Categories ,Case Furniture, ,Chicken, ,Chrysanthemum, ,craft, ,Crane, ,embroidery, ,Furniture, ,Hexagon, ,Home London, ,India, ,Interior Design, ,Interiors, ,interview, ,Isabel Allende, ,Japanese Kamons, ,Mon, ,Nazanin Kamali, ,Oki-Nami, ,rca, ,Shrimp, ,textiles, ,The House of the Spirits

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Amelia’s Magazine | Home London at Olympia, January 2015: Review

WOW lighting from Pad Home.

This year I attended the January Home London show with toddler in tow, since needs must. He was very, erm, helpful, on the first leg… then promptly fell asleep in his buggy after lunch (something he never ever does) – giving me a good few hours to see more of the show and actually chat with the designers.

First stop, vintage toy car wallpaper by Ella Doran went down especially well with Snarf.

Åry Trays is a Scandinavian manufacturer of birchwood trays who work with a host of designers including many UK based ones. I particularly liked quirky designs by RCA alumni Michael Angove.

Snarfle made a beeline for this Minecraft inspired beanbag by furniture designer turned artisanal textiles designer Nazanin Kamali. She had made it for her own son and was very tolerant of his desire to kick his shoes off and pretend sleep, and even helped bribe his removal with a handy chocolate coin. Her unusual embroidered shrimp cushion got a huge amount of love when I posted it on instagram – a sign, perhaps, that people are growing weary of the ubiquitous owls and foxes that still dominate current decorative designs. Find her cushions stocked in SCP.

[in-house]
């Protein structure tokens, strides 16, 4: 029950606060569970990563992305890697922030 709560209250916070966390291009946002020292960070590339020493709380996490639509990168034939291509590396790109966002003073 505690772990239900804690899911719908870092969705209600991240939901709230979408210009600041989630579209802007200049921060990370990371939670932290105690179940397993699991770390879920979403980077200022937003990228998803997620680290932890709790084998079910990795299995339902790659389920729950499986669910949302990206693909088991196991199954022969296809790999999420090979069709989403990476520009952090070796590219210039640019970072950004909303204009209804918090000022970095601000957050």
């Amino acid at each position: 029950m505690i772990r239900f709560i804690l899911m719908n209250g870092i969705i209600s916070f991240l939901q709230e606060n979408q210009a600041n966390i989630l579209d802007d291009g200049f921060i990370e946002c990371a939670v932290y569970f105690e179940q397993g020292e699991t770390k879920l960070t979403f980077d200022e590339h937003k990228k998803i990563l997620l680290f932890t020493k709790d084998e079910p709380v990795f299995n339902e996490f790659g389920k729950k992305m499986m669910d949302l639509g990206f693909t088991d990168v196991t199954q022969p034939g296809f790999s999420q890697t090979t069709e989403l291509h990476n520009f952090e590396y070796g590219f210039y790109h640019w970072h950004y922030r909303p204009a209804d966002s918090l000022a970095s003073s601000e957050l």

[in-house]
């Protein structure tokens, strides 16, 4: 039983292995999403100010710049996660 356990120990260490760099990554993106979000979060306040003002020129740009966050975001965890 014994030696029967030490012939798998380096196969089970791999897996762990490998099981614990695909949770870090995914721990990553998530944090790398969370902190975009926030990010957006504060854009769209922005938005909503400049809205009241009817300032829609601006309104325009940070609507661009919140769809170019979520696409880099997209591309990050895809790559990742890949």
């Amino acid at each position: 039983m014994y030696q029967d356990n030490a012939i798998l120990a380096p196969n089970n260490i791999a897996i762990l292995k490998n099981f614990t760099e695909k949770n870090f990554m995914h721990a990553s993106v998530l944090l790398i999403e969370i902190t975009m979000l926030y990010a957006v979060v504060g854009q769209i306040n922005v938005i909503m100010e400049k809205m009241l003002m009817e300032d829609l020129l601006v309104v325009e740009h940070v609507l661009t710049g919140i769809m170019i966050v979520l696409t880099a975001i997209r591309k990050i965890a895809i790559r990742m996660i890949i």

I discovered Otago Design at last year’s Tent London (about which I still planning some kind of review… unfortunately my Kickstarter campaign to produce a book got in the way of an earlier blog). I really love the way they marry African design sensibilities with contemporary design.

One of my absolute favourite finds was this amazing iridescent flat pack lighting by the relatively new TOBYhouse from London based designer Toby Sanders. Having already wowed the world with super fun Beach Ball lights, this is his latest innovation.